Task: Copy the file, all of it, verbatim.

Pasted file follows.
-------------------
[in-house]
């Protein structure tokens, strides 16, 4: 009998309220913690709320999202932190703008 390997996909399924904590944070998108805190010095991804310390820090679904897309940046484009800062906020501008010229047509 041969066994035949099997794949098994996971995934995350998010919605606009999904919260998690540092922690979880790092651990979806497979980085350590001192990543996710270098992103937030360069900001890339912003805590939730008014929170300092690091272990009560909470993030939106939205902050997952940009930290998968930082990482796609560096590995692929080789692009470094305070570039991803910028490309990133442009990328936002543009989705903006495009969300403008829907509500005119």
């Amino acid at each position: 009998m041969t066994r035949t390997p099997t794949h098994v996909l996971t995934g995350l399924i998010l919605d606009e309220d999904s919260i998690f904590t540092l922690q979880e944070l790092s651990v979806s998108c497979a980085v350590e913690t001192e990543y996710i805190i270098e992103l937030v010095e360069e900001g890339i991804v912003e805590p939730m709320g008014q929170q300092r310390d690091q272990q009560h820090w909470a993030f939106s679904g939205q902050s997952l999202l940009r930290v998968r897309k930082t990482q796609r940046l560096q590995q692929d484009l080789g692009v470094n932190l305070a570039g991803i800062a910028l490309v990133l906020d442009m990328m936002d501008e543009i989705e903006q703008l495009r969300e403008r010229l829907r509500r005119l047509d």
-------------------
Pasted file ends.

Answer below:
[in-house]
């Protein structure tokens, strides 16, 4: 009998309220913690709320999202932190703008 390997996909399924904590944070998108805190010095991804310390820090679904897309940046484009800062906020501008010229047509 041969066994035949099997794949098994996971995934995350998010919605606009999904919260998690540092922690979880790092651990979806497979980085350590001192990543996710270098992103937030360069900001890339912003805590939730008014929170300092690091272990009560909470993030939106939205902050997952940009930290998968930082990482796609560096590995692929080789692009470094305070570039991803910028490309990133442009990328936002543009989705903006495009969300403008829907509500005119």
């Amino acid at each position: 009998m041969t066994r035949t390997p099997t794949h098994v996909l996971t995934g995350l399924i998010l919605d606009e309220d999904s919260i998690f904590t540092l922690q979880e944070l790092s651990v979806s998108c497979a980085v350590e913690t001192e990543y996710i805190i270098e992103l937030v010095e360069e900001g890339i991804v912003e805590p939730m709320g008014q929170q300092r310390d690091q272990q009560h820090w909470a993030f939106s679904g939205q902050s997952l999202l940009r930290v998968r897309k930082t990482q796609r940046l560096q590995q692929d484009l080789g692009v470094n932190l305070a570039g991803i800062a910028l490309v990133l906020d442009m990328m936002d501008e543009i989705e903006q703008l495009r969300e403008r010229l829907r509500r005119l047509d």